Intoxication can sometimes be used as a defense, depending on the circumstances. In cases where a defendant is intoxicated, they may not have understood what they were doing at the time the crime took place. However, to understand if you will be able to use this as a defense, you must first understand the differences between voluntary and involuntary intoxication.
Voluntary vs. Involuntary Intoxication
Involuntary Intoxication Explained: It may be difficult to understand how somebody could become intoxicated against his or her own knowledge. However, many people every year are tricked into consuming drugs or alcohol or even forced to do so. Let’s say that a woman is under the influence of a date rape drug when she commits a crime – this is a perfect example of involuntary intoxication.
If the defendant was unable to form intent because they had no idea what was happening at the time of the crime, then this is a useable defense. Did you understand the nature of your actions at the time? Then you don’t have a defense. Otherwise, you can use involuntary intoxication.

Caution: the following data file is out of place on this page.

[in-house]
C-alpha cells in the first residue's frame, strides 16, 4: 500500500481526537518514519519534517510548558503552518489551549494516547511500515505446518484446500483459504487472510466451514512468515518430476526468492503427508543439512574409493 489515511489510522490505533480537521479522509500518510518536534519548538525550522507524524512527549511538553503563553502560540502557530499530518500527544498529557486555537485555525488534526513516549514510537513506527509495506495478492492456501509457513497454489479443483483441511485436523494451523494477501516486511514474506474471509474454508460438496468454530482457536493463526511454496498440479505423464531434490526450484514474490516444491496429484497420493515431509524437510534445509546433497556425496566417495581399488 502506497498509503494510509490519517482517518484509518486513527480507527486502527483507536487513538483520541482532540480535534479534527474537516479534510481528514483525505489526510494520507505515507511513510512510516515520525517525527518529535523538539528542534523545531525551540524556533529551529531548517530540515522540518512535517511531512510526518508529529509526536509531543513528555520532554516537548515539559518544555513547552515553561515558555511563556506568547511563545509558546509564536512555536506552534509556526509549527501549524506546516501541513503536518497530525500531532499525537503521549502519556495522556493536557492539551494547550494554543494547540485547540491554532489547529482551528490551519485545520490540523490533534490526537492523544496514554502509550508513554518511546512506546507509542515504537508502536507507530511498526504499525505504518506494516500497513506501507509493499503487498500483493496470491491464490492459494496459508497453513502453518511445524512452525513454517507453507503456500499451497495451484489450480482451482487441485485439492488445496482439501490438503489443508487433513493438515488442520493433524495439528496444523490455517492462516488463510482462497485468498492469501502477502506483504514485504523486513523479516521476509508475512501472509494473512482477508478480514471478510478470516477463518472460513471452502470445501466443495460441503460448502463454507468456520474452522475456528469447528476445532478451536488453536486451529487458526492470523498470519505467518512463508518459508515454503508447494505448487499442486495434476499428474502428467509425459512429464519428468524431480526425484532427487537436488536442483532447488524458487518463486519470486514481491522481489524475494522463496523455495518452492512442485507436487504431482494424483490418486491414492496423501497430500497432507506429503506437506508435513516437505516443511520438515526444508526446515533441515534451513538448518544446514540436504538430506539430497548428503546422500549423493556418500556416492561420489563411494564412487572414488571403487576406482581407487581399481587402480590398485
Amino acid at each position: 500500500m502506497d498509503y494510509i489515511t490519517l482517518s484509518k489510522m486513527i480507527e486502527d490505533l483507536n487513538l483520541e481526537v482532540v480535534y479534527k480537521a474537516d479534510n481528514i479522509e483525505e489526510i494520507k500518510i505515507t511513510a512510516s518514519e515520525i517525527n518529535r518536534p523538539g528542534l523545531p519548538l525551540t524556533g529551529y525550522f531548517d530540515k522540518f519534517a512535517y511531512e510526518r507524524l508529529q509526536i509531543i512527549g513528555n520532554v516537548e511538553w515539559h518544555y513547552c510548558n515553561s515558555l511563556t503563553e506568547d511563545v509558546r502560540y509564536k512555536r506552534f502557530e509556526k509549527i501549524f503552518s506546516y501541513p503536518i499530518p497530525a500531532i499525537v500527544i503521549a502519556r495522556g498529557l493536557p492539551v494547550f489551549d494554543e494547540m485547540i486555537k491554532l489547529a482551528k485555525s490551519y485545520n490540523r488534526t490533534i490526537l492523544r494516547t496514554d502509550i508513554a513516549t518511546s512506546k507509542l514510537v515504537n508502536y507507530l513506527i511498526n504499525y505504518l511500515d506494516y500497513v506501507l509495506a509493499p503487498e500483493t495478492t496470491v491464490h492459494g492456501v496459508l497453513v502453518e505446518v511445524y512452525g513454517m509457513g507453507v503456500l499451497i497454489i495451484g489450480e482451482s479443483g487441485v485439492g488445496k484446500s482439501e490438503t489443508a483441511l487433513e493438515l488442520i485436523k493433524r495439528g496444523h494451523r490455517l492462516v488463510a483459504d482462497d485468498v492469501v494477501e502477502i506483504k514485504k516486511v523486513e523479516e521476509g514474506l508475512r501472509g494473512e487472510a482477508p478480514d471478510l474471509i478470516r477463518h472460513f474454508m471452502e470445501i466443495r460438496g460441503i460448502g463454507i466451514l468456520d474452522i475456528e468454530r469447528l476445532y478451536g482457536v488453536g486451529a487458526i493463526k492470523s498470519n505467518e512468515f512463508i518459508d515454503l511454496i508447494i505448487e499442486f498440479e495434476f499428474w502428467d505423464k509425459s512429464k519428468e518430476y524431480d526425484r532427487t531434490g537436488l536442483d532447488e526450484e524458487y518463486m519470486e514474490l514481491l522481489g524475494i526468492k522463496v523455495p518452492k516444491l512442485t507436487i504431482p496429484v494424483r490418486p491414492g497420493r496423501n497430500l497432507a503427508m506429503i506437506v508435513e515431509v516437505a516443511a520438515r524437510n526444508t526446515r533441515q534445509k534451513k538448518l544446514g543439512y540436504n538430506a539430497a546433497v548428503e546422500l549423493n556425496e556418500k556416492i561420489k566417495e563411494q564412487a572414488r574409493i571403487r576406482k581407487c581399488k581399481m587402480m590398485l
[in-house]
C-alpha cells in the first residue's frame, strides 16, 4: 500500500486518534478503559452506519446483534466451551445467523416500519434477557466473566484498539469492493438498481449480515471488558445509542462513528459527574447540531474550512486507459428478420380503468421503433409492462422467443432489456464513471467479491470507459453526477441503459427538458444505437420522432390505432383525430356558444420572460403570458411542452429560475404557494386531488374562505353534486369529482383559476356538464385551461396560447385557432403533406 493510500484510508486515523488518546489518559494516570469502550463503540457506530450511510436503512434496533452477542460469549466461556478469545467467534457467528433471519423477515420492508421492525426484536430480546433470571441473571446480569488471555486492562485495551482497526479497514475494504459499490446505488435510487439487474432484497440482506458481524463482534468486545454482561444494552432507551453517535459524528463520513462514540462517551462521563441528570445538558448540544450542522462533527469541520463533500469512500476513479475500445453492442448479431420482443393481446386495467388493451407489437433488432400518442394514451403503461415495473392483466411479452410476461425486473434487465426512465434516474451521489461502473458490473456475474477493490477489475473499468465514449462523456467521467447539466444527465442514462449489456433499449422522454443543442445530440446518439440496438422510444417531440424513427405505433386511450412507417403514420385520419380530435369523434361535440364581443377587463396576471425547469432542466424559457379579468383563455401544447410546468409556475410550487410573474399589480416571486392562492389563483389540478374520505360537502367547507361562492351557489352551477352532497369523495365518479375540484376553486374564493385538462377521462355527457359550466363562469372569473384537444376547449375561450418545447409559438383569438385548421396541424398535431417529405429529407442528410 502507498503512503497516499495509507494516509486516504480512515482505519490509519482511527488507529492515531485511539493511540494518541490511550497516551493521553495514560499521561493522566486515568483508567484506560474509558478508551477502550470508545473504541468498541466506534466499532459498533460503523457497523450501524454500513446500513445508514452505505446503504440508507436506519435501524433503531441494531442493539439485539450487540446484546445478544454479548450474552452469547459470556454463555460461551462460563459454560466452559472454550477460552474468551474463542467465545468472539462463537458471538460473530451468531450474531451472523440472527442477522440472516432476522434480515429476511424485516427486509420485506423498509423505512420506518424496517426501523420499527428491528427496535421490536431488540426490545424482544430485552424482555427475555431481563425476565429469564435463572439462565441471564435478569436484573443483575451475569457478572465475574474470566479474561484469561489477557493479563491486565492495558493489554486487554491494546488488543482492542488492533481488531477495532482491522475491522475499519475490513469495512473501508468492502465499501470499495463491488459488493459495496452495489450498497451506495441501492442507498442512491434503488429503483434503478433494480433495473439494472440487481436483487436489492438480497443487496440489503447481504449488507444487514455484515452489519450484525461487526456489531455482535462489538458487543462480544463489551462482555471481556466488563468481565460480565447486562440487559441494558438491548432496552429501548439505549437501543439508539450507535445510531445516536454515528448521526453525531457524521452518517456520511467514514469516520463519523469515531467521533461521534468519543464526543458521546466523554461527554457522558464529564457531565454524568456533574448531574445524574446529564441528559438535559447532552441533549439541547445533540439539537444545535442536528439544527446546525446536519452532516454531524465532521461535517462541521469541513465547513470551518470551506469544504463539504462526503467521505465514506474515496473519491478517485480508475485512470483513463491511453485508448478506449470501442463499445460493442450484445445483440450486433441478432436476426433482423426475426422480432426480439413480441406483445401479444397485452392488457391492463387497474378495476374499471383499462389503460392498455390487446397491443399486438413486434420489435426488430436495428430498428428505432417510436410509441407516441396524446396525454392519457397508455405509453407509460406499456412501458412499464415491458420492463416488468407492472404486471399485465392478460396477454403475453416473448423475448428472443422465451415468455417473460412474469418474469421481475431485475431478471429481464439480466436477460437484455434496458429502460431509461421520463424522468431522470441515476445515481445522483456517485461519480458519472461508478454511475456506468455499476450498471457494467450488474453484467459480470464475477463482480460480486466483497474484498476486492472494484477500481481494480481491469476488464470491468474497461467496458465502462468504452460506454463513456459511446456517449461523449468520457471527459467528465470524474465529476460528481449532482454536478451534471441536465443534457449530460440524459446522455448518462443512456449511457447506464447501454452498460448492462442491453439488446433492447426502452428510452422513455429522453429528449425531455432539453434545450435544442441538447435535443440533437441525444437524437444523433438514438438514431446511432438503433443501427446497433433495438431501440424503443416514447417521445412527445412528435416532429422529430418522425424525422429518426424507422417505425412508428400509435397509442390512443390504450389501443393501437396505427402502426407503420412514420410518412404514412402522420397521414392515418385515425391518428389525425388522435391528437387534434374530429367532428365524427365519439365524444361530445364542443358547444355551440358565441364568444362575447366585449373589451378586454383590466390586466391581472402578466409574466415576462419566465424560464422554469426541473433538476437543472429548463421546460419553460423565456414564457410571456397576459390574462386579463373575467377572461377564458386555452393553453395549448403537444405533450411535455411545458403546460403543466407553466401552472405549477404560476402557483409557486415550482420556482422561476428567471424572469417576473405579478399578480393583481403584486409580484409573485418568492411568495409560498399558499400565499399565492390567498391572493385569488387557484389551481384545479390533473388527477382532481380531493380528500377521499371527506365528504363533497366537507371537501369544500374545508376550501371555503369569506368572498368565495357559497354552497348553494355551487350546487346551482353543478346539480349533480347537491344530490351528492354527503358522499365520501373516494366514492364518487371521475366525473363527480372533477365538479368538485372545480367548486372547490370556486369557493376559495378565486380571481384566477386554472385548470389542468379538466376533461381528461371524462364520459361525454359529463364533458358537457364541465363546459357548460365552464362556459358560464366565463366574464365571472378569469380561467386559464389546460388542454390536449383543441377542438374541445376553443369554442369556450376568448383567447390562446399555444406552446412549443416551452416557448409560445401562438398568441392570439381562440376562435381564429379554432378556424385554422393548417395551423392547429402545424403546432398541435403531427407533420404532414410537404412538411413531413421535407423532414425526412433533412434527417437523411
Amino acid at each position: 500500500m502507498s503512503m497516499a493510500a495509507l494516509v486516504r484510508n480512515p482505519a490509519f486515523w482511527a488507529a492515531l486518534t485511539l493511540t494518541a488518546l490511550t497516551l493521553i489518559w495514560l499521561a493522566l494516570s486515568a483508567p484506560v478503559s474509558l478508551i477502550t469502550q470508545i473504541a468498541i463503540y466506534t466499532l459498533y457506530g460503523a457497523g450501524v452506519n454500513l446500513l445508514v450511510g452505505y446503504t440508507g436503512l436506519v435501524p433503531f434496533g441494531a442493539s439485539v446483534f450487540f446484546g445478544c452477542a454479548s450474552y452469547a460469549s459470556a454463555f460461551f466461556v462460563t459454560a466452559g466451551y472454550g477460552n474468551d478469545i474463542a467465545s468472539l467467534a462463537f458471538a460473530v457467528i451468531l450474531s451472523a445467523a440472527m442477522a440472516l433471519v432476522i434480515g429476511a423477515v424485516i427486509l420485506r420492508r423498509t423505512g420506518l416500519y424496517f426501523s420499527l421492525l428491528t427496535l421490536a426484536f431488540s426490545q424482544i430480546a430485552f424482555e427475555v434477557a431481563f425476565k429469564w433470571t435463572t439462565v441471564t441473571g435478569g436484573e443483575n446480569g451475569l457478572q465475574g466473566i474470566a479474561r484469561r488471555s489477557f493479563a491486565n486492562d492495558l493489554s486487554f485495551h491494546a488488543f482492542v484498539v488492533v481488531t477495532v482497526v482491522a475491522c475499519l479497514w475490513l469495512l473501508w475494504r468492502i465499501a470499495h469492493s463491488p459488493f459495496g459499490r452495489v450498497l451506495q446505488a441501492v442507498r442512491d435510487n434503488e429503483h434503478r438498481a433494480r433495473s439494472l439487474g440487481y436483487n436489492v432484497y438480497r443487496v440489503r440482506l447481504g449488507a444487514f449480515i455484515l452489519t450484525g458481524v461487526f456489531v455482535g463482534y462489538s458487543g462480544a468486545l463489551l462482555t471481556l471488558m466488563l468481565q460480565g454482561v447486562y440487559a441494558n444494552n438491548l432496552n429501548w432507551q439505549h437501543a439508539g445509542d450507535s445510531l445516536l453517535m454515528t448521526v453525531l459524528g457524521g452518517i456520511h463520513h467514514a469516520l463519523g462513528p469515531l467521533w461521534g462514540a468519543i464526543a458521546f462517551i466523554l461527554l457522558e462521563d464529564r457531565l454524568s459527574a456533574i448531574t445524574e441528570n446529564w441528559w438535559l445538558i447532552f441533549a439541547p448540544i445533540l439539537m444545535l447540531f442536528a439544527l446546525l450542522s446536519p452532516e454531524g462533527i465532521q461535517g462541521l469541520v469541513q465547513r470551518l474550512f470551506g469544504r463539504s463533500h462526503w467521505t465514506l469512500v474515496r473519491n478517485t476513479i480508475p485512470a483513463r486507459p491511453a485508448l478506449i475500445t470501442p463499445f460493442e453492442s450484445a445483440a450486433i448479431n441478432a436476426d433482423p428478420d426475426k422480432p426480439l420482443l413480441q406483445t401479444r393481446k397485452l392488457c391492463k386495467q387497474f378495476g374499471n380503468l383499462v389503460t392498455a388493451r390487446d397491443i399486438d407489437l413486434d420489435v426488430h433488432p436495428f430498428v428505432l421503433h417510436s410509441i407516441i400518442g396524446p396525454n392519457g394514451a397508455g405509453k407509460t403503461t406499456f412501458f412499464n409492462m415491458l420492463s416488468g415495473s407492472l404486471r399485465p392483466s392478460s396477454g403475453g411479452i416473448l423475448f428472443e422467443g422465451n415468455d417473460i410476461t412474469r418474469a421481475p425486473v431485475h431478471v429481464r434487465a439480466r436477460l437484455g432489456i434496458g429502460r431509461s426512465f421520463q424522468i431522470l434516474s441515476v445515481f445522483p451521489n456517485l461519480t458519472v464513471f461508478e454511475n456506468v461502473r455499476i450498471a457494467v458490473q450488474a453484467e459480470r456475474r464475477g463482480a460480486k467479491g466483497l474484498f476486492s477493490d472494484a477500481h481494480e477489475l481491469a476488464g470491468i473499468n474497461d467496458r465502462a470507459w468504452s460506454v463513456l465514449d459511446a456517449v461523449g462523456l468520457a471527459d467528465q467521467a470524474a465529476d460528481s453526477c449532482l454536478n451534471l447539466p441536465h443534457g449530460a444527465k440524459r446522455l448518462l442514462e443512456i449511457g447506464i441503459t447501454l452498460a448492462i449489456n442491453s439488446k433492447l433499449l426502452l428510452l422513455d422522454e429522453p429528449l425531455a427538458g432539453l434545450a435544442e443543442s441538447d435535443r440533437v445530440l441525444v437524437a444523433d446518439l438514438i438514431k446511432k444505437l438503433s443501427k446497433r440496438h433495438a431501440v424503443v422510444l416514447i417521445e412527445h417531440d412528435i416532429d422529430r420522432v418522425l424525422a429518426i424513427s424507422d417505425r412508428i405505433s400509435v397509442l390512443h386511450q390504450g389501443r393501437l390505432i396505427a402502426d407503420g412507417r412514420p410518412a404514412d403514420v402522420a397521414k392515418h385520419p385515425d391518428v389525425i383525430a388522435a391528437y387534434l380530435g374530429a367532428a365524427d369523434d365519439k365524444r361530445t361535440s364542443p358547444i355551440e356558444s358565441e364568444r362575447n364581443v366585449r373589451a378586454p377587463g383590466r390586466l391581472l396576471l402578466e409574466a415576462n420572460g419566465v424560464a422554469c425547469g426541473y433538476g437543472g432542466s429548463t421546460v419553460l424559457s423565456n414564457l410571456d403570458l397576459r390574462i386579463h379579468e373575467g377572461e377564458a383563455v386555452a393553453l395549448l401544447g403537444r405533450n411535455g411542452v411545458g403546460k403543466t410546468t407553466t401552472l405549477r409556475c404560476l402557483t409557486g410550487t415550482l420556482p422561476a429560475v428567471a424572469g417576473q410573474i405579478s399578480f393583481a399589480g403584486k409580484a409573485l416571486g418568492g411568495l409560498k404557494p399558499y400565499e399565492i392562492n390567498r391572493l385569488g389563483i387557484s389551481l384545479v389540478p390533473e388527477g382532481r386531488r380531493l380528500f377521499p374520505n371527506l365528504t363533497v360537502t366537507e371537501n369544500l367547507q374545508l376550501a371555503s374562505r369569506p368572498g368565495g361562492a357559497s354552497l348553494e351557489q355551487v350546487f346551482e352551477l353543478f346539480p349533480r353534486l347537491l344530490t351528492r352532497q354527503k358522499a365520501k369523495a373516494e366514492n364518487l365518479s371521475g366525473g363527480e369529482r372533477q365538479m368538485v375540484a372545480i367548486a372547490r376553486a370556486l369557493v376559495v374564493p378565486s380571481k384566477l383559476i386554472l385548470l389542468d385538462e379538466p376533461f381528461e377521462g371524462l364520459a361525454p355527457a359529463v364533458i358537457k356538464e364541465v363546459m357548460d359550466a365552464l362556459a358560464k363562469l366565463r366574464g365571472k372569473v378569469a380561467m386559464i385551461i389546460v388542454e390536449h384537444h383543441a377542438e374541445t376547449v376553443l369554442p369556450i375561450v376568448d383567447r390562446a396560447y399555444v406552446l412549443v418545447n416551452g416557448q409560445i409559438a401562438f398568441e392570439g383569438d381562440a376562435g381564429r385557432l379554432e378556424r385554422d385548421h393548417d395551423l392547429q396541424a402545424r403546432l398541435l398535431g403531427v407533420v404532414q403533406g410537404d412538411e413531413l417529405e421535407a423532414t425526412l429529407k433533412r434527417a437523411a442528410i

Voluntary Intoxication Explained: Using voluntary intoxication as a defense is much more difficult than involuntary. If you brought the intoxication upon yourself and proceeded to commit a crime, the jury will typically not side with you. Voluntary intoxication can only be used as a defense to specific intent crimes when it prevents the defendant from forming criminal intent. The burden, however, will be on you to prove that you lacked that necessary intent.
In many cases, being successful with a voluntary intoxication defense will not completely take away charges, but instead reduce your charges. Because these cases can be extremely difficult, you should give us a call to handle your case every step of the way. At The Law Office of Peter Blair, we are there for you in your time of need when you have been charged with a crime.